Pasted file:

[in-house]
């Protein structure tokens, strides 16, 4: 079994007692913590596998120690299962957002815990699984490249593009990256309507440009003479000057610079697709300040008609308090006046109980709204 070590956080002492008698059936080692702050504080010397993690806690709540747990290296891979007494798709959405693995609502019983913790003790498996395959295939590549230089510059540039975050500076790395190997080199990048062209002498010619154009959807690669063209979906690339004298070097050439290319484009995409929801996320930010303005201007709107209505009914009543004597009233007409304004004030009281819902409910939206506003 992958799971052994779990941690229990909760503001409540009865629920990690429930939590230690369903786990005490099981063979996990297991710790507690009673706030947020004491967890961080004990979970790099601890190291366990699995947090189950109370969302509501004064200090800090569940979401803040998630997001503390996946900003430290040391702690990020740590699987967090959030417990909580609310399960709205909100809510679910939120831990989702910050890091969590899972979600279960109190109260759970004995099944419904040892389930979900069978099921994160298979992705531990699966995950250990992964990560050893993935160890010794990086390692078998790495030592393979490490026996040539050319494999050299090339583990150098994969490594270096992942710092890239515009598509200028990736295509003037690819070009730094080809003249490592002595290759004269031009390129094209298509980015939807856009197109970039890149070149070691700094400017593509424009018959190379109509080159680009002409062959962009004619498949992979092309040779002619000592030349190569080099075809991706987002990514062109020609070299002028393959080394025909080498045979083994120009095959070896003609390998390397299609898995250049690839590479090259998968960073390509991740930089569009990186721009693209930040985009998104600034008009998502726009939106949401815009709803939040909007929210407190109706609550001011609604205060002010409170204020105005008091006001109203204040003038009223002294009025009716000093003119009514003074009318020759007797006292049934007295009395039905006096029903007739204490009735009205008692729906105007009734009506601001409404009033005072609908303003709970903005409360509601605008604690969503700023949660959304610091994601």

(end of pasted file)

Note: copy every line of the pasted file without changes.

[in-house]
């Protein structure tokens, strides 16, 4: 079994007692913590596998120690299962957002815990699984490249593009990256309507440009003479000057610079697709300040008609308090006046109980709204 070590956080002492008698059936080692702050504080010397993690806690709540747990290296891979007494798709959405693995609502019983913790003790498996395959295939590549230089510059540039975050500076790395190997080199990048062209002498010619154009959807690669063209979906690339004298070097050439290319484009995409929801996320930010303005201007709107209505009914009543004597009233007409304004004030009281819902409910939206506003 992958799971052994779990941690229990909760503001409540009865629920990690429930939590230690369903786990005490099981063979996990297991710790507690009673706030947020004491967890961080004990979970790099601890190291366990699995947090189950109370969302509501004064200090800090569940979401803040998630997001503390996946900003430290040391702690990020740590699987967090959030417990909580609310399960709205909100809510679910939120831990989702910050890091969590899972979600279960109190109260759970004995099944419904040892389930979900069978099921994160298979992705531990699966995950250990992964990560050893993935160890010794990086390692078998790495030592393979490490026996040539050319494999050299090339583990150098994969490594270096992942710092890239515009598509200028990736295509003037690819070009730094080809003249490592002595290759004269031009390129094209298509980015939807856009197109970039890149070149070691700094400017593509424009018959190379109509080159680009002409062959962009004619498949992979092309040779002619000592030349190569080099075809991706987002990514062109020609070299002028393959080394025909080498045979083994120009095959070896003609390998390397299609898995250049690839590479090259998968960073390509991740930089569009990186721009693209930040985009998104600034008009998502726009939106949401815009709803939040909007929210407190109706609550001011609604205060002010409170204020105005008091006001109203204040003038009223002294009025009716000093003119009514003074009318020759007797006292049934007295009395039905006096029903007739204490009735009205008692729906105007009734009506601001409404009033005072609908303003709970903005409360509601605008604690969503700023949660959304610091994601």